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 This cluster of stone buildings hangs on the edge of a cliff face that bellows down into the Dana Nature Reserve - a valley full of wild thyme and Palestinian sun birds. Picture: Wikipedia

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10. Monemvasia, Greece

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 Rising dramatically from the sea, the medieval establishment of Monemvasia, clings to the face of a large rock which broke free from the mainland during an earthquake in 375AD. The upper town is home to the original fortress, which is now a ruin perfect for exploring. The lower town, where the residents reside, features more modern comforts such as hotels, cafes and restaurants. Picture: Wikipedia

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11. Huacachina, Peru

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 Known among tourists as a sandboarding destination, this oasis is worth a visit just for its location alone, hidden amid golden dunes in a desert outside Ica. Huacachina is almost entirely a resort town now and a number of hotel swimming pools can be spotted from the top of the dunes. Picture: Wikipedia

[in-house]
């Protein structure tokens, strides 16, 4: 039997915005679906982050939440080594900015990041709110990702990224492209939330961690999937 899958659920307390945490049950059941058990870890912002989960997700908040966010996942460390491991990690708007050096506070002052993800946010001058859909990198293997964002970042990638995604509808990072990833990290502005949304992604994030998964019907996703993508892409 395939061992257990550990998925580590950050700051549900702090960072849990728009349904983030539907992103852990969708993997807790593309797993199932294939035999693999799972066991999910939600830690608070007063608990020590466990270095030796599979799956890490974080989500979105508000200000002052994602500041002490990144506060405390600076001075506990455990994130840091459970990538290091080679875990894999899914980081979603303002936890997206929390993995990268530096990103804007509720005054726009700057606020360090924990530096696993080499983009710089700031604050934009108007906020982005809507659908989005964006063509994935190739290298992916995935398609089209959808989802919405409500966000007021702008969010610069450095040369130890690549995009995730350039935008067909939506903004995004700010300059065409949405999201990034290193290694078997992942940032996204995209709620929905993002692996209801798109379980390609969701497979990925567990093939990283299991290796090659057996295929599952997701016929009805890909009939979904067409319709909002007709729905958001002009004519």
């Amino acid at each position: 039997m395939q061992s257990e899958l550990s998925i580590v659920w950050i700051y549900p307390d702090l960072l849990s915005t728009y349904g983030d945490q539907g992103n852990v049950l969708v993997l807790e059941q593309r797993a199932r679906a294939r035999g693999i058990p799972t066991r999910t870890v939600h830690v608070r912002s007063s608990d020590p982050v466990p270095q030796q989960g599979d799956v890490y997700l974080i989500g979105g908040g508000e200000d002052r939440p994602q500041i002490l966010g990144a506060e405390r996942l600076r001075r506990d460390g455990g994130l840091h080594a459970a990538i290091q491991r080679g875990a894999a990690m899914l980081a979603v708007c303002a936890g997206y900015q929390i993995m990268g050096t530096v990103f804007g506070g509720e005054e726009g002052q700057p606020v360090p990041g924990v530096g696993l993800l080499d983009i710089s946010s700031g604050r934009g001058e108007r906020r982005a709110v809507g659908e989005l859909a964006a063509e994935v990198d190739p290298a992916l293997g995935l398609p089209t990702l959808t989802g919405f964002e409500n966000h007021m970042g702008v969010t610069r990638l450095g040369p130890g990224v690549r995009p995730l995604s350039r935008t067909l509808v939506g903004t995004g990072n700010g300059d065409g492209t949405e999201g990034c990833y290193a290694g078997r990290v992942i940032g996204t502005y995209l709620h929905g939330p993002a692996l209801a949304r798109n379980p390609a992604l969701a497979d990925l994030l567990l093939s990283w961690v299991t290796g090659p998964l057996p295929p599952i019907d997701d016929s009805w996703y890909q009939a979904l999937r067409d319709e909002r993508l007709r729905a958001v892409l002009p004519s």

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12. Gasadalur, Faroe Islands

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 Gasadalur only had a population of 18 in 2012, which might be because the village's only path to the outside world is a small exposed cliff-side track that climbs over 400 metres. But the village is worth the trek. If you look left from the path there is a fjord dotted with islets and as you reach the top of the path there are houses with turf roofs at the edge of the rocks, with a view no one could get bored of. Picture: Wikipedia

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Visit your local Flight Centre store or call 131 600 for more travel advice and the latest travel deals.

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This article was from The Daily Telegraph and was legally licensed through the NewsCred publisher network.